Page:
Bt Brinjal Harmful

Expert independent scientist verdict contradicts Indian regulatory authorities on biosafety of GM aubergine Sam Burcher

Release of Bt brinjal into the environment for food, feed and cultivation may present a serious risk for human and animal health; the GM aubergine is unfit for consumption [1]

. That's the verdict of French scientist Professor Gilles- Eric Seralini of the Committee for Independent Research and Information on Genetic Engineering (CRIIGEN), who carried out the first ever independent assessment of Monsanto- Mahyco's dossier on toxicity tests submitted to the Indian regulatory authorities.

Professor Seralini, commissioned by Greenpeace India to undertake the assessment, said his key findings were statistically significant differences between groups of animals fed GM and non-GM brinjal in the raw data, which were discounted rather than used to raise food safety concerns and to call for further investigation [2].

Although the differences were not reported in the dossier summaries, they remained visible in the raw experimental data. These differences, seen by Monsanto-Mahyco, were deemed biologically irrelevant, and disregarded on the grounds that they were within a wide ‘reference' group of brinjal types.

Health impacts **************

On health effects, Seralini found that:

- Bt brinjal produces a protein in the vegetable cells that induce antibiotic resistance. This is recognised as a major health problem and is inappropriate for commercialised use.

It may also indicate that old GM technology is being used as the technology has already moved on from antibiotic resistance marker genes.

- Bt brinjal appears to have 15 percent less calories and different alkaloid content compared to non-GM brinjal. It contains 16-17 mg/kg Bt insecticide toxin.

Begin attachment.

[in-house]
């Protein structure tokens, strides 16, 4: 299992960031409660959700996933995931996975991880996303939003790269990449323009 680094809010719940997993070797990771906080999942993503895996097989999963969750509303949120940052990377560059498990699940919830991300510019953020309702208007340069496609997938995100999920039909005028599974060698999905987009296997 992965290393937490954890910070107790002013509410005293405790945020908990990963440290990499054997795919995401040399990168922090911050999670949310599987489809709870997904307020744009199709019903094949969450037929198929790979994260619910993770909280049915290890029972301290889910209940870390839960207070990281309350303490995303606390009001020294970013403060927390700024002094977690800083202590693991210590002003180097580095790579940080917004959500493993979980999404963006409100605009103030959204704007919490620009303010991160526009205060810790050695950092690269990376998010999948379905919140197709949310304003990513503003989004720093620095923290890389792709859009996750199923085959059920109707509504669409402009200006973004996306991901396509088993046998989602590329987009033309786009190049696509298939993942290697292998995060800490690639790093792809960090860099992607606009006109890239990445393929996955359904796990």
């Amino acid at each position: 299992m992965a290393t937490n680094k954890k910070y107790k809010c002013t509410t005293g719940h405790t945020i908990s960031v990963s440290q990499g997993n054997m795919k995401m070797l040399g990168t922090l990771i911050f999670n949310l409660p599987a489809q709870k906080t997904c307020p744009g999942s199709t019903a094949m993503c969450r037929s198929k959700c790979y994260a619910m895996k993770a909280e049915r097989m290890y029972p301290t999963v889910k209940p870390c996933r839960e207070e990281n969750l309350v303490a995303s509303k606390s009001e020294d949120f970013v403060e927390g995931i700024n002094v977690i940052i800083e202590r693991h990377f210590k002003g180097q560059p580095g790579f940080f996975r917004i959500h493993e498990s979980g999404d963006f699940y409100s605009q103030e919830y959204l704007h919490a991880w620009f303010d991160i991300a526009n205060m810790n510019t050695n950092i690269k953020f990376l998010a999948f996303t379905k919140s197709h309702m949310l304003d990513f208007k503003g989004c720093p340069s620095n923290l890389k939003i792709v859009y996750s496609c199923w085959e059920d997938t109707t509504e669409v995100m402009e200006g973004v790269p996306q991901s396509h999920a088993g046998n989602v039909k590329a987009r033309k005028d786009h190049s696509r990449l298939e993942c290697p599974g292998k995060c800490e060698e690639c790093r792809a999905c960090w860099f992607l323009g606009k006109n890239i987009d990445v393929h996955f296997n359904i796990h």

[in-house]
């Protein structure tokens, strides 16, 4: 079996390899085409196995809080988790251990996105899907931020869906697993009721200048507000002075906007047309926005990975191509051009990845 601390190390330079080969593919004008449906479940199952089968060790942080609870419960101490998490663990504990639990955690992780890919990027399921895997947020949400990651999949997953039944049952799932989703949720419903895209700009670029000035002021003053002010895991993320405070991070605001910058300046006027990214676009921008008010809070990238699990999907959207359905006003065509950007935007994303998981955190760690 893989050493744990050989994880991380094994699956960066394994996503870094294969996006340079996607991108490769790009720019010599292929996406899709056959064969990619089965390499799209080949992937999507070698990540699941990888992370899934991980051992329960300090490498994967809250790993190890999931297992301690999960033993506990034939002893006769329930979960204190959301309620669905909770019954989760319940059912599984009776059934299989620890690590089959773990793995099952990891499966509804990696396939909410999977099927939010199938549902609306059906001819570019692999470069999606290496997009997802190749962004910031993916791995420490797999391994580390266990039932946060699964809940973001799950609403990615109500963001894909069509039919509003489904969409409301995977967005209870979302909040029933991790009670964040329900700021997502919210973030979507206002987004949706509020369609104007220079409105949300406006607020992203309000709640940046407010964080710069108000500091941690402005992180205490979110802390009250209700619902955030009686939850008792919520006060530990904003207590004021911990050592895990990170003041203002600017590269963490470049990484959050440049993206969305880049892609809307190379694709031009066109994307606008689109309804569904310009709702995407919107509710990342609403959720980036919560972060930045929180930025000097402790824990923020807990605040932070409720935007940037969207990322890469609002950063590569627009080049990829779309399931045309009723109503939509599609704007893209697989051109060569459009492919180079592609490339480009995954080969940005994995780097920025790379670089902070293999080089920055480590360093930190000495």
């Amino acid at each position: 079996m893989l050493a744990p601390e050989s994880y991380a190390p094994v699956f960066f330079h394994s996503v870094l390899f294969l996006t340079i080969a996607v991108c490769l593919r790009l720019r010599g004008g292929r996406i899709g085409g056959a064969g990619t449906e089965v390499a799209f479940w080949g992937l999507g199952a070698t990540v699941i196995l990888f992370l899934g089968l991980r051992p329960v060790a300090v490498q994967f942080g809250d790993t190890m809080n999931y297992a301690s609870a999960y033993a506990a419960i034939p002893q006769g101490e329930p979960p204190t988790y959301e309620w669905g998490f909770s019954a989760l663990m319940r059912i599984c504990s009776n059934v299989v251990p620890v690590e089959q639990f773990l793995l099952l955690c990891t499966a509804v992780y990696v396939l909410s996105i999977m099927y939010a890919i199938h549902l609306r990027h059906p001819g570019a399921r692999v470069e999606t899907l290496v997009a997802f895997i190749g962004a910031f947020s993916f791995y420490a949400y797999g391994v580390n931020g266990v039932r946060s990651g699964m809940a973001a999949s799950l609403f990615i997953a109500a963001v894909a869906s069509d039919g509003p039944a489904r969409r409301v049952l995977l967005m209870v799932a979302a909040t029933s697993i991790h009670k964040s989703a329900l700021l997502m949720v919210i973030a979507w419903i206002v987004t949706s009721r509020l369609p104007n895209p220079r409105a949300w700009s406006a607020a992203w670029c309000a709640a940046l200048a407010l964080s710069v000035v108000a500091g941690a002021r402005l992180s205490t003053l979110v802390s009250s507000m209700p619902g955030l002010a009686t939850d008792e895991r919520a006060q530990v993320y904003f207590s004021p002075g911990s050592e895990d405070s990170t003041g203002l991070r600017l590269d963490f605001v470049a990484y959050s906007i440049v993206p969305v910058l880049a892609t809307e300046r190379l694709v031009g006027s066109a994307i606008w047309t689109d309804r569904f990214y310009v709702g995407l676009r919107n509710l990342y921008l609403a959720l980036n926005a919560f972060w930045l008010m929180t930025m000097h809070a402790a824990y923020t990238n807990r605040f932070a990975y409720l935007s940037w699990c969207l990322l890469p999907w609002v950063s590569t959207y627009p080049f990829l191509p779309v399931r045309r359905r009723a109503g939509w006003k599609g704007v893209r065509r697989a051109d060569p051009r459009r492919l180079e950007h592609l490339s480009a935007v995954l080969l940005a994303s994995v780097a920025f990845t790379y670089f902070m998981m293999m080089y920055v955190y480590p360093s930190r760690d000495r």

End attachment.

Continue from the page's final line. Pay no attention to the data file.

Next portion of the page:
When fed to animals, effects were observed on blood chemistry with significant differences according to the sex of the animal or period of measurement. Other effects were on blood clotting time (prothrombin), total bilirubin (liver health), and alkaline phosphate in goats and rabbits.

- Changes in lactating cows were observed in increased weight gain, intake of more dry roughage matter and milk production up by 10-14 percent as if they were treated by a hormone.

- Rats fed Bt brinjal had diarrhoea, increased water consumption; decrease in liver weight, and liver to body weight.

- Feed intake was modified in broiler chickens.

According to Seralini, “This makes for a very coherent picture of Bt brinjal that is potentially unsafe for human consumption. The GM brinjal cannot be considered as safe as its non GM counterpart.” In addition, he says that the longest toxicity test were only for 90 days, which does not assess long-term effects such as the development of cancers or tumours.

Furthermore, he considers it potentially unsafe to eat animals with the health problems that had been fed Bt brinjal.

Environmental impacts *********************

Seralini criticises the lack of studies directed at non- target organisms such as butterflies and moths. He believes it is almost impossible through measurements of toxicity in a few species of non-target organisms to get a sufficient view of the possible harm to complicated ecosystems, which may vary from place to place in India .

He says that extant studies give no assurances that growing Bt brinjal will be safe for the environment, as they lack information on the indirect effect on the food chain as a whole, particularly with the regard to gene flow, and the possibility of GM contamination of neighbouring brinjal crops.

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